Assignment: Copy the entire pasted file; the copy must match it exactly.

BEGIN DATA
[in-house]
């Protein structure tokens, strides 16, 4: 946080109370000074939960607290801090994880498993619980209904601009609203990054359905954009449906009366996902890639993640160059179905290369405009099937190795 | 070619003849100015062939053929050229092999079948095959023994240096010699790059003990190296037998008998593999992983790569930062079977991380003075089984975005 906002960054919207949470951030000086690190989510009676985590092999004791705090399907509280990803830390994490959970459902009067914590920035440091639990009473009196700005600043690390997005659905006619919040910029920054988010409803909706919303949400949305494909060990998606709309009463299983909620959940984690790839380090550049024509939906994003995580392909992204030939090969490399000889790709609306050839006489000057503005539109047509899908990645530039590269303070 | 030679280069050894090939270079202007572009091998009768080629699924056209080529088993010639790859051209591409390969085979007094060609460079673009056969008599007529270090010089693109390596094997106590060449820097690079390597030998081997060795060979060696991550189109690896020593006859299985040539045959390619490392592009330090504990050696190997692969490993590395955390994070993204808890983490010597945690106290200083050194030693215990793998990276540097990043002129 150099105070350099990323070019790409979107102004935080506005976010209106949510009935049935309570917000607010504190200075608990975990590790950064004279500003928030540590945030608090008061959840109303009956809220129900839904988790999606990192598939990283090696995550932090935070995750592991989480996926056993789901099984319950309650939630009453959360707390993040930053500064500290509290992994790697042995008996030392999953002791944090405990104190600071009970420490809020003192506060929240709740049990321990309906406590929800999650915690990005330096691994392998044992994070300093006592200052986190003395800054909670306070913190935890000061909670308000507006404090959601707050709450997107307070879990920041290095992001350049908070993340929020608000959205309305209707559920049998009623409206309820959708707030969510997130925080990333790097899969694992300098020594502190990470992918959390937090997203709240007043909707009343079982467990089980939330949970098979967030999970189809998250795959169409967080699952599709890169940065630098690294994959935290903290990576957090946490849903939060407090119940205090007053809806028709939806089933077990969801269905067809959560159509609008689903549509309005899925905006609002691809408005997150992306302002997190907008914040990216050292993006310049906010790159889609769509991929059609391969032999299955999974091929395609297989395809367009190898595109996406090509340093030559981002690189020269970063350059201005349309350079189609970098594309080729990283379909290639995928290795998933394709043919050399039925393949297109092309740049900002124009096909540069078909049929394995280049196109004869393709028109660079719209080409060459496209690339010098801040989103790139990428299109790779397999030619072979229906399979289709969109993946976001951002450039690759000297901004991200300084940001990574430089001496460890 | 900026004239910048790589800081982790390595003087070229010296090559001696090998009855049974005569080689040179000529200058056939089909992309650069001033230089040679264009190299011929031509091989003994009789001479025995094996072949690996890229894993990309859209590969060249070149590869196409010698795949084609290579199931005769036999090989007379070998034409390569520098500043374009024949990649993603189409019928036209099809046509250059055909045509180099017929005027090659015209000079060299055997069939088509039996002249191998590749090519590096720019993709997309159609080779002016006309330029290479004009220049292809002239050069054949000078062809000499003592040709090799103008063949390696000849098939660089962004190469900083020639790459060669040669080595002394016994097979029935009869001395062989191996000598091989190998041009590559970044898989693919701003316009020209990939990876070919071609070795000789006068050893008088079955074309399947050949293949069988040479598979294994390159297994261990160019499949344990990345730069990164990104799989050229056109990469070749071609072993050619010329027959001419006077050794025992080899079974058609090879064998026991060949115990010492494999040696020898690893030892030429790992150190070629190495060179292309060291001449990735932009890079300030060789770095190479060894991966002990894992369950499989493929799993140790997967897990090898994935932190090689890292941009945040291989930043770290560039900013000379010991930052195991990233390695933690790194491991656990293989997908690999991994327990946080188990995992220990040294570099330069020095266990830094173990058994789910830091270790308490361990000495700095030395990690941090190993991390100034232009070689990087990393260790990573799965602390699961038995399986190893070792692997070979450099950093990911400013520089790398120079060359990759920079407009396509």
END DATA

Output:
[in-house]
């Protein structure tokens, strides 16, 4: 946080109370000074939960607290801090994880498993619980209904601009609203990054359905954009449906009366996902890639993640160059179905290369405009099937190795 | 070619003849100015062939053929050229092999079948095959023994240096010699790059003990190296037998008998593999992983790569930062079977991380003075089984975005 906002960054919207949470951030000086690190989510009676985590092999004791705090399907509280990803830390994490959970459902009067914590920035440091639990009473009196700005600043690390997005659905006619919040910029920054988010409803909706919303949400949305494909060990998606709309009463299983909620959940984690790839380090550049024509939906994003995580392909992204030939090969490399000889790709609306050839006489000057503005539109047509899908990645530039590269303070 | 030679280069050894090939270079202007572009091998009768080629699924056209080529088993010639790859051209591409390969085979007094060609460079673009056969008599007529270090010089693109390596094997106590060449820097690079390597030998081997060795060979060696991550189109690896020593006859299985040539045959390619490392592009330090504990050696190997692969490993590395955390994070993204808890983490010597945690106290200083050194030693215990793998990276540097990043002129 150099105070350099990323070019790409979107102004935080506005976010209106949510009935049935309570917000607010504190200075608990975990590790950064004279500003928030540590945030608090008061959840109303009956809220129900839904988790999606990192598939990283090696995550932090935070995750592991989480996926056993789901099984319950309650939630009453959360707390993040930053500064500290509290992994790697042995008996030392999953002791944090405990104190600071009970420490809020003192506060929240709740049990321990309906406590929800999650915690990005330096691994392998044992994070300093006592200052986190003395800054909670306070913190935890000061909670308000507006404090959601707050709450997107307070879990920041290095992001350049908070993340929020608000959205309305209707559920049998009623409206309820959708707030969510997130925080990333790097899969694992300098020594502190990470992918959390937090997203709240007043909707009343079982467990089980939330949970098979967030999970189809998250795959169409967080699952599709890169940065630098690294994959935290903290990576957090946490849903939060407090119940205090007053809806028709939806089933077990969801269905067809959560159509609008689903549509309005899925905006609002691809408005997150992306302002997190907008914040990216050292993006310049906010790159889609769509991929059609391969032999299955999974091929395609297989395809367009190898595109996406090509340093030559981002690189020269970063350059201005349309350079189609970098594309080729990283379909290639995928290795998933394709043919050399039925393949297109092309740049900002124009096909540069078909049929394995280049196109004869393709028109660079719209080409060459496209690339010098801040989103790139990428299109790779397999030619072979229906399979289709969109993946976001951002450039690759000297901004991200300084940001990574430089001496460890 | 900026004239910048790589800081982790390595003087070229010296090559001696090998009855049974005569080689040179000529200058056939089909992309650069001033230089040679264009190299011929031509091989003994009789001479025995094996072949690996890229894993990309859209590969060249070149590869196409010698795949084609290579199931005769036999090989007379070998034409390569520098500043374009024949990649993603189409019928036209099809046509250059055909045509180099017929005027090659015209000079060299055997069939088509039996002249191998590749090519590096720019993709997309159609080779002016006309330029290479004009220049292809002239050069054949000078062809000499003592040709090799103008063949390696000849098939660089962004190469900083020639790459060669040669080595002394016994097979029935009869001395062989191996000598091989190998041009590559970044898989693919701003316009020209990939990876070919071609070795000789006068050893008088079955074309399947050949293949069988040479598979294994390159297994261990160019499949344990990345730069990164990104799989050229056109990469070749071609072993050619010329027959001419006077050794025992080899079974058609090879064998026991060949115990010492494999040696020898690893030892030429790992150190070629190495060179292309060291001449990735932009890079300030060789770095190479060894991966002990894992369950499989493929799993140790997967897990090898994935932190090689890292941009945040291989930043770290560039900013000379010991930052195991990233390695933690790194491991656990293989997908690999991994327990946080188990995992220990040294570099330069020095266990830094173990058994789910830091270790308490361990000495700095030395990690941090190993991390100034232009070689990087990393260790990573799965602390699961038995399986190893070792692997070979450099950093990911400013520089790398120079060359990759920079407009396509």